Enhanced lipid peroxidation in hepatic cirrhosis.
Pratico D. Iuliano L. Basili S. Ferro D. Camastra C. Cordova C. FitzGerald GA. Violi F.
Istituto di Clinica Medica I, University La Sapienza, Rome, Italy.
BACKGROUND: Lipid peroxidation is thought to play a role in the evolution of liver damage, based on evidence in experimental models. However, evidence that lipid peroxidation occurs in patients with liver disease remains to be provided. We addressed the hypothesis by measuring levels of 8-epi Prostaglandin F2 alpha a bioactive prostaglandin isomer produced by free radical catalyzed peroxidation of arachidonic acid, in patients with liver cirrhosis. METHODS: In 42 patients with hepatic cirrhosis 8-epi Prostaglandin F2 alpha, factor VII activity, endotoxemia, carotenoids and alpha-tocopherol were measured. In 10 patients 8-epi Prostaglandin F2 alpha was also measured before and 30 days after 300 mg b.i.d. vitamin E administration. RESULTS: Cirrhotic patients had significant higher 8-epi Prostaglandin F2 alpha, excretion than controls [median (range): 199.2 (60.0-812) vs 85.9 (55.6-160.0) pg/mg creatinine, p < 0.0001]. Patients with urinary 8-epi Prostaglandin F2 alpha above the range in controls were more likely to have moderate or severe than mild liver failure (p < 0.004). They also had lower factor VII activity (62 +/- 19 vs 74 +/- 15%, P < 0.02) than patients with normal levels of the isoprostane. Urinary excretion of 8-epi Prostaglandin F2 alpha correlated directly with endotoxemia (Rho = 0.56, p < 0.0002) and inversely with factor VII (Rho = -0.39, p < 0.02). Cirrhotic patients given vitamin E showed a significant decrease of urinary 8-epi Prostaglandin F 2 alpha [median (range): 342.5 (170 - 812) vs 292.5 (142-562) pg/mg creatinine, p < 0.04]. CONCLUSION: This study demonstrated that lipid peroxidation is increased in vivo in patients with cirrhosis and suggests that oxidant stress might contribute to the deterioration of liver disease.
Acetaldehyde inhibits chymotrypsin and serum anti-chymotrypsin activity.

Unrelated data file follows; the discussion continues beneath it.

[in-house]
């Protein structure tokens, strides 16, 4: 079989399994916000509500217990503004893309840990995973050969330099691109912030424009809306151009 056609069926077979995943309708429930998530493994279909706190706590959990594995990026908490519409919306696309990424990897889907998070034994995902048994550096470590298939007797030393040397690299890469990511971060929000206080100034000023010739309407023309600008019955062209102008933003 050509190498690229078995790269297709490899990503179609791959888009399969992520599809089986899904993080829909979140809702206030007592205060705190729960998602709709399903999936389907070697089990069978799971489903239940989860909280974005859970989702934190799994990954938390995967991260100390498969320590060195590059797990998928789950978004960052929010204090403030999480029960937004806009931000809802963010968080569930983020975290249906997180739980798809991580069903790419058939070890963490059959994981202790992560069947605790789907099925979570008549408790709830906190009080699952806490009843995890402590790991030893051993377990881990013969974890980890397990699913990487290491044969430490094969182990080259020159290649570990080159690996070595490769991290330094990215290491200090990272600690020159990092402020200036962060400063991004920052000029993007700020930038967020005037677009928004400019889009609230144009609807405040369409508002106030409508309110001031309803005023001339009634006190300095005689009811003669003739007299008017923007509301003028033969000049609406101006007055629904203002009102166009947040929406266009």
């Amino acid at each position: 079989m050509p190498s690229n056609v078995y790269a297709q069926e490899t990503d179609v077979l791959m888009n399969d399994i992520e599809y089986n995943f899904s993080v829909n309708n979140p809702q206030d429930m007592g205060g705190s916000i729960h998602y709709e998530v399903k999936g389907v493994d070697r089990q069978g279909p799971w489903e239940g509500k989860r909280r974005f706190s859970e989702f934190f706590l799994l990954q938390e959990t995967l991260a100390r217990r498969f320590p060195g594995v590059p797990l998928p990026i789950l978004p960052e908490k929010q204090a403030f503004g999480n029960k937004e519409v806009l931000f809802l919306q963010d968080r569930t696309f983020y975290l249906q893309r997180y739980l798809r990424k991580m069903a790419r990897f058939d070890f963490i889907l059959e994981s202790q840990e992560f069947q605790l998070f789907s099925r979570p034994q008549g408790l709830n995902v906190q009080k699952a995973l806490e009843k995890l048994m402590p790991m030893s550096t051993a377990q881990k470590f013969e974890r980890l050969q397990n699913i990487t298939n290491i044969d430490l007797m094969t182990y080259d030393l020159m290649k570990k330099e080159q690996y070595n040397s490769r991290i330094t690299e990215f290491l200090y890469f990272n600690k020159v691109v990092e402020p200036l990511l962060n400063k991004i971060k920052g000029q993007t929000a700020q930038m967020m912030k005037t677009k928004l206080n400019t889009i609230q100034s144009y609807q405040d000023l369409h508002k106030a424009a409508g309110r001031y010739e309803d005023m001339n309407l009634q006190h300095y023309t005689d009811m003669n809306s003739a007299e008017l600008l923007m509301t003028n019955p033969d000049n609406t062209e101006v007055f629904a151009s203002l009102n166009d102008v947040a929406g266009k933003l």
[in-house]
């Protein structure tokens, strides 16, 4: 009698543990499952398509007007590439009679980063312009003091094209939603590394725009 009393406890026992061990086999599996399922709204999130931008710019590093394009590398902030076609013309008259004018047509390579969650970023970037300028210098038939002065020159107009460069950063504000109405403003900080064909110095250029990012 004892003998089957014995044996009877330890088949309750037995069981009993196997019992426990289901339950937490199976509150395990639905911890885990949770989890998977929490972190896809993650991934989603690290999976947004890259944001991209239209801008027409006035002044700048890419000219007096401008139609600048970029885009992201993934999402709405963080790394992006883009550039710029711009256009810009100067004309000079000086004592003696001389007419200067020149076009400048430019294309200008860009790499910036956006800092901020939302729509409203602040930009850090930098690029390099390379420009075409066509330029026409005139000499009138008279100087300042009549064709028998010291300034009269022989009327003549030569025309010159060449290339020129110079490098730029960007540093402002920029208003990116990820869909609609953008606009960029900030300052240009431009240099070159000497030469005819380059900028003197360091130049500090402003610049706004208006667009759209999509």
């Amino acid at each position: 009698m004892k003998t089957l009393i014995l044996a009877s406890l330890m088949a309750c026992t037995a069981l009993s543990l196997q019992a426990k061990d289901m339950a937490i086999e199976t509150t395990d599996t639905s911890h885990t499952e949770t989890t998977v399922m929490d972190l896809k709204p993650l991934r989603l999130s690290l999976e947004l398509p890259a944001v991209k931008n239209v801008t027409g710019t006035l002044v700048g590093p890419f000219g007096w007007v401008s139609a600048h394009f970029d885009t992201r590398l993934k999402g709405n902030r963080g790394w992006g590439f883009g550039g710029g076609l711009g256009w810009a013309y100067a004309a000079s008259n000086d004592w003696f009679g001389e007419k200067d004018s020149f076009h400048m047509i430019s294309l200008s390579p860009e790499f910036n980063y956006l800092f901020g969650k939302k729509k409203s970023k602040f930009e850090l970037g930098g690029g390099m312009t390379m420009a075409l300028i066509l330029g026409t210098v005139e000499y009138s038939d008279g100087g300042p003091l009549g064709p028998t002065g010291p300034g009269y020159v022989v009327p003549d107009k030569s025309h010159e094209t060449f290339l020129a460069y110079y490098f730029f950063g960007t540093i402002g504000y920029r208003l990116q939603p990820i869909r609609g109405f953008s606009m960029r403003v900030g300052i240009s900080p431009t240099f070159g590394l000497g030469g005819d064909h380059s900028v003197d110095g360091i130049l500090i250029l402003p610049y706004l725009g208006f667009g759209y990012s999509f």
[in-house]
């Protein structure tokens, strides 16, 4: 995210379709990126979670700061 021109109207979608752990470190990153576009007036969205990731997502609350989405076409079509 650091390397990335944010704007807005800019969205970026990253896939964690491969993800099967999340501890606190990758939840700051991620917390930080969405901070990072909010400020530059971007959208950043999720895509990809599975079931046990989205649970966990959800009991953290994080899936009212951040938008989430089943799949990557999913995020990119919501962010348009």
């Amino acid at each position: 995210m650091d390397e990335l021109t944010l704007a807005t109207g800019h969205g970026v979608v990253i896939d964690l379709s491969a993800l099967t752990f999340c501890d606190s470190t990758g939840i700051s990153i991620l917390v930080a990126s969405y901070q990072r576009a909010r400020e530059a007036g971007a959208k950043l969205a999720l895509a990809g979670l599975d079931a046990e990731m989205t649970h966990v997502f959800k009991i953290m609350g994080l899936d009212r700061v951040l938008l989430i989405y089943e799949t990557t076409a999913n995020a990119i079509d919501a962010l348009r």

Brecher AS. Yang MP.
Department of Chemistry, Bowling Green State University, OH 43403, USA.
BACKGROUND: Chymotrypsin (CT) and CT-like enzymes contribute to the dynamics of metabolism by their participation in digestion, peptide hormone generation and catabolism, fertilization of ova and inhibition of thrombin-induced platelet aggregation, among other processes. The frequency of pancreatitis is observably higher in alcoholics, and pancreatic enzymes have been associated with localized vascular damage, thrombosis and pancreatic necrosis. METHODS: Since CT is a major pancreatic enzyme and may serve as a link between pancreatitis, coagulopathy, and alcoholism, the affect of acetaldehyde (AcH) the primary metabolite of ethanol, upon the enzyme and upon the influence of human serum thereon was studied. RESULTS: It was observed that CT activity upon glutaryl-L-phenylalanine-b-naphthylamide was inhibited to the extent of 23.7%, 52.5%, and 96.7% by 44.7, 89.4, and 447 mmol/L AcH in a fluorometric assay whereby the enzyme was dialyzed to remove excess AcH prior to assay. The p values were < 0.04. Aliquots of human serum (10 microL, 20 microL, 30 microL, 40 microL, 50 microL, and 100 microL) inhibited 40 micrograms of CT by 13%, 37.7%, 65.3%, 89.8%, and 92.8%, respectively (n = 6; p = < 0.05). The serum did not hydrolyze the fluorogenic substrate. On the other hand, AcH added to serum at 447, 224, 112, or 56 mmol/L resulted in 42.6%, 42.6%, 52.9%, and 60.3% inhibition of CT relative to a 69.1% inhibition of the enzyme by serum alone (n = 6; = p < 0.01). CONCLUSIONS: These data show that AcH clearly decreases the antichymotryptic activity of serum (consisting of alpha 1-proteinase inhibitor, alpha 1-antichymotrypsin, and alpha 2-macroglobulin). The incomplete inactivation of chymotrypsin by serum and partial inactivation of CT inhibitor(s) by AcH suggest the possibility that CT leaked into the circulation, (in alcoholic pancreatitis) may be available in blood to lower the clotting potential induced by thrombin-activated platelets, and that a greater amount of CT might be available in the blood of alcoholics, thereby contributing, in part, to the prolongation of clotting times.